Anthroposophic medicine

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Anthroposophic Medicine is a holistic and human-centered approach to medicine[1] which was founded by Rudolf Steiner. It recognizes and uses the vast information acquired by modern medicine in the fields of anatomy, physiology, biochemistry, and diagnosis. Then it goes one step further, adding a knowledge of the laws of the living organism, of the psyche, and the spirit. This knowledge of the spirit is derived from a spiritual scientific methodology which expands on the conventional scientific theory. This requires - besides an ongoing professional, personal, and moral development - the active inner participation in spiritual scientific studies outlined by Rudolf Steiner. The result is an integrated image of the whole human being in illness and in health. This makes it possible to have a holistic but also rational approach to physiology, pathology and therapy.

Rudolf Steiner

Rudolf Steiner (1861-1925) was born in Austria. [2] He found his life's work in the realms of consciousness and cognition. His techniques for the development of awareness to nature's cycles, daily meditation and concentration practices, and clear critical thinking can lead individuals to reach spiritual levels of consciousness safely. He believed working along with the spiritual worlds enriches the life of the individual and the world.

A university student of mathematics, science and philosophy in Vienna, he later earned a doctorate from the University of Rostock. He edited the scientific writings of Goethe, whose approach, based on intensified, selfless observation of nature, became a source of inspiration for his own work. Steiner's doctoral dissertation dealing with Fichte's theory of knowledge was later expanded and published as Truth and Science. In 1894, he published The Philosophy of Freedom, which he felt to be his most important philosophical work.

Steiner brought forth out of his spiritual experiences an abundance of scientific, medicinal, agricultural, social, educational, architectural, and artistic renewal. Steiner called this science of spirit, Anthroposophy, meaning "wisdom of the human being." Anthroposophy is non-religious, and enhances many Buddhist, Christian, Muslim, and other traditional practitioners endeavors.

Author of almost thirty books, Steiner also gave approximately 6,000 lectures on a wide range of subjects. He initiated Waldorf education, biodynamic farming and gardening, an approach to the care and education of the handicapped, anthroposophical medical work, and an art of movement called eurythmy.

According to Peter Hinderberger, M.D., "Rudolf Steiner made the remarkable discovery that a plant is a healing plant when it has a distortion or an abnormality in its physiology and/or morphology. Medical plants are "diseased" in that they are one-sided developments that are held in balance only by self-healing. This represents a modern, scientific reformulation of what, in former times, existed in the "doctrine of signatures". [3]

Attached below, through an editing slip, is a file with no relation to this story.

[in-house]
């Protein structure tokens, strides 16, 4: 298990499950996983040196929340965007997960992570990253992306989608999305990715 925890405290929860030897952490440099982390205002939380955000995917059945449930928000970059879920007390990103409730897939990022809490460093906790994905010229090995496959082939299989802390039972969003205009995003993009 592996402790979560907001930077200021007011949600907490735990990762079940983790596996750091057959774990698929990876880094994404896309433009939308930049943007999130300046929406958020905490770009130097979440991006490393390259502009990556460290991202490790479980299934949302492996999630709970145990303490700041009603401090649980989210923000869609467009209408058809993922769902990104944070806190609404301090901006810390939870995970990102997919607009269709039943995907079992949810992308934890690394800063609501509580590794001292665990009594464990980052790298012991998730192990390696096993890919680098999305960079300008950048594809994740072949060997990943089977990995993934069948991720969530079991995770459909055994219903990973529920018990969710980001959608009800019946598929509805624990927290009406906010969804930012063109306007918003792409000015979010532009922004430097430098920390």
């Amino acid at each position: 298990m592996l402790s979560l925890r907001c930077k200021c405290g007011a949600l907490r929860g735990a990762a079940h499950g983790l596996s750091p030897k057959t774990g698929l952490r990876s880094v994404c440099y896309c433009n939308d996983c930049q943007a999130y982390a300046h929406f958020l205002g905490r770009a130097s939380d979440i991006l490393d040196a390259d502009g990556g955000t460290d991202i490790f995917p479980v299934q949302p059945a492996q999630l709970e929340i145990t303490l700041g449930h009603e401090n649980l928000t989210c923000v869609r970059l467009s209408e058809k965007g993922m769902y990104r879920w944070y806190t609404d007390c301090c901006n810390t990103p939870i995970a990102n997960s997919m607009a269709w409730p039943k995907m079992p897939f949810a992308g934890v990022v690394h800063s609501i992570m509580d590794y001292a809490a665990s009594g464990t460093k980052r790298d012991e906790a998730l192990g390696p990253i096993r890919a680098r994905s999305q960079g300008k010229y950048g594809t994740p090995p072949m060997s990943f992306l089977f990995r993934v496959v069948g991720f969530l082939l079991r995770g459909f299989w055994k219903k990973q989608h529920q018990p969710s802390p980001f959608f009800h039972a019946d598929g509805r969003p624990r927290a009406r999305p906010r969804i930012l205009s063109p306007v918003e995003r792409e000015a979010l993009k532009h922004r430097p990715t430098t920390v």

Seven Principles of Anthroposophic Medicine

  1. Spirit manifests both within the human organism and outside of it in the substances of the kingdoms of nature. Knowledge of this has been cultivated for centuries within the Western esoteric stream: Monastics, Alchemists, Rosicrucians, Paracelsus, Hahnemann, Anthroposophic, Spiritual Science is a modern continuation of these traditions.
  2. The wisdom that created nature is also at work within the human being. Every substance and process in the nature kingdoms relates correspondingly to a substance or process within the human being. Man is a summary of nature and nature represents the forces and substances within the human being.
  3. Anthroposophic Medicine is a leading holistic health movement throughout Europe and has been on the cutting edge of preserving therapeutic freedom in the public and legal realm.
  4. Man has a divinely guided individual destiny which includes individual freedom with the potential for error and illness. Overriding principles, like the seven year cycle, govern the evolution of an individual over a lifetime. Illnesses are also opportunities for personal growth and the overcoming of unfruitful conflicts in the patient's life.
  5. Art is an indispensible part of human life. Artistic therapies subtly but powerfully affect disease processes and and a patient's growth through their illness. The specialized disciplines of Therapeutic Eurythmy, Rhythmical Massage, clay modelling, painting and music therapy have evolved out of Anthroposophic theory.
  6. Remedies are derived from substances of the mineral, plant and animal kingdom. They are prepared in various ways, such as: homeopathically, alchemically or as whole substance. They can be given orally, by injection or through external application.
  7. Every treatment aims to enhance the life force of the patient as a basis for improved health and deepened self-knowledge.[4]

References

  1. Introduction to Anthroposophic Medicine
  2. Rudolf Steiner and Anthroposophy
  3. Anthroposophic medicine
  4. Introduction to Anthroposophic Medicine
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